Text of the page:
Did the USD do its job during a global crisis? Or is it not as reliable anymore?

Did the USD do its job during a global crisis? Or is it not as reliable anymore?
geralt / Pixabay

COVID-19 is something new to every single person alive today. Nothing like this scale has happened since World War II, and when the virus first emerged in Wuhan, no one would expect it would grow to such an extent.

Get The Full Ray Dalio Series in PDF

Get the entire 10-part series on Ray Dalio in PDF. Save it to your desktop, read it on your tablet, or email to your colleagues

Q1 2020 hedge fund letters, conferences and more

Although the COVID-19 pandemic took shots at the regular working people and their financial stability, the overall financial situation of the most popular currency, the USD, is quite admirable at the moment. In this article, we will discuss how USD managed to overcome this crisis and still emerge on top.

Robinhood 2021 Conference: Cathie Wood discusses her investment process with Lee Ainslie [Exclusive]

Yarra Square Investing Greenhaven Road CapitalARK Invest is known for targeting high-growth technology companies, with one of its most recent additions being DraftKings. In an interview with Maverick's Lee Ainslie at the Robinhood Investors Conference this week, Cathie Wood of ARK Invest discussed the firm's process and updated its views on some positions, including Tesla. Q1 2021 hedge fund letters, Read More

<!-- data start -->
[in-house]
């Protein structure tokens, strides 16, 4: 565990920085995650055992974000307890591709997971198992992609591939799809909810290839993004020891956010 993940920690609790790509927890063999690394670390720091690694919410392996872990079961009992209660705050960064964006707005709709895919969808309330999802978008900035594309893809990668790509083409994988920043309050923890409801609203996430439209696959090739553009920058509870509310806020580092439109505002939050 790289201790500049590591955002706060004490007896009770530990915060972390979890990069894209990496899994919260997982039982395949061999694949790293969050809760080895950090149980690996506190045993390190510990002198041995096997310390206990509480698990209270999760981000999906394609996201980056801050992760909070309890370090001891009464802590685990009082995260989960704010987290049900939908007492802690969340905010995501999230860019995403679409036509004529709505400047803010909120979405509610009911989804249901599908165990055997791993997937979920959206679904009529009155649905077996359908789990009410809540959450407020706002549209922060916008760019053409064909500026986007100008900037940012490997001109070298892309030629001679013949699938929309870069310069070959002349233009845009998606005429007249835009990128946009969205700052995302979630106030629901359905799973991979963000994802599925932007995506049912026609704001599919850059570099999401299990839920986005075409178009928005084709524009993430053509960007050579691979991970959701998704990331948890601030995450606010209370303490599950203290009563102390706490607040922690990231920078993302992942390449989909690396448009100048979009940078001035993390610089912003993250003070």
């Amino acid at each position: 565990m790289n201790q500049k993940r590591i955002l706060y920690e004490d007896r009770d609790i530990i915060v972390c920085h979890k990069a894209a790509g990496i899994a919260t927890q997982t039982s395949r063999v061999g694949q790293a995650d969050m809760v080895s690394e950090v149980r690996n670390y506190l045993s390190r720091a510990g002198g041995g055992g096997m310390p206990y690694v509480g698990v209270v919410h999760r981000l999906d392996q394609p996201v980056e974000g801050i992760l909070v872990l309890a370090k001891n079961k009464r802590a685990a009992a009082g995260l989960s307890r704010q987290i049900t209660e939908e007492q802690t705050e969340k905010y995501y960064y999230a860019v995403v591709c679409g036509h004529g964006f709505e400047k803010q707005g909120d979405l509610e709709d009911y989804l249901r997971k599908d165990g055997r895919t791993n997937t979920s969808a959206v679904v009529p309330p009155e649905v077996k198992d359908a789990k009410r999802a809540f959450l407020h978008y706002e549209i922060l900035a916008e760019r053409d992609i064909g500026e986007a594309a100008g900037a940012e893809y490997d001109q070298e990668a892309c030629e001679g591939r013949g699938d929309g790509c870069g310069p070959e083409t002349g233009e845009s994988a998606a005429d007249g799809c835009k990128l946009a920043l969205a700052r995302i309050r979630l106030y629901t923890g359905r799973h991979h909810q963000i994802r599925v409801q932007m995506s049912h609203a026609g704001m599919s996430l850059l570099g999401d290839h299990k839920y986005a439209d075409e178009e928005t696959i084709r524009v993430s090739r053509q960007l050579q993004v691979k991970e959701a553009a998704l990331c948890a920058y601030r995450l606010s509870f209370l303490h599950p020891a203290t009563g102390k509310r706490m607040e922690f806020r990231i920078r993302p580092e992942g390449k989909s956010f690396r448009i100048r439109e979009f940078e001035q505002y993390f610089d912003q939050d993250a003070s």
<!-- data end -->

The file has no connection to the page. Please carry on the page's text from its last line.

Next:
The Dollar Has Ruled Headlines In Past Years

In recent years, de-dollarization has been one of the key geopolitical topics, and this applies to numerous countries. China and even Europe regularly raised the issue of overthrowing the dollar from the currency Olympus. The desire is understandable - to deprive the United States of the most important instrument of pressure in world politics.

Now that the printing press of the Federal Reserve is operating at full capacity, and the debt level of the US government has obviously overcome gravity and is heading for the stratosphere, calls for a replacement for the dollar as the world's reserve currency are again becoming wave-like.

The main rival of the United States on the world stage remains to be China. It is not surprising that it is in the PRC that they would like to find an alternative the most.

Last week, President of the Shanghai Gold Exchange (SGE) Wang Zhenying announced the need to create a new super-sovereign currency instead of the dollar.

According to him, the unlimited program of quantitative easing by the Fed and other stimulus measures have raised concerns about the stability of the dollar system and in the long run, will lead to the depreciation of the dollar.

President of Euro Pacific Capital Inc. Peter Schiff was also confident that the dollar would weaken for a long time. He was sure the question is not whether this would happen, but when. But in times of COVID-19, none of those predictions came true. The dollar has been very strong and managed to maintain its stability.

A Probable Hyperinflation

The reaction of the American regulator and government to Coronavirus has transferred hyperinflation from the status of the worst-case scenario to the most probable one.

According to Mr Schiff, the moment would come when massive dumping of dollars was inevitable. Investors simply will not want to hold bonds denominated in dollars, as their value will decrease along with the revaluation of the currency itself.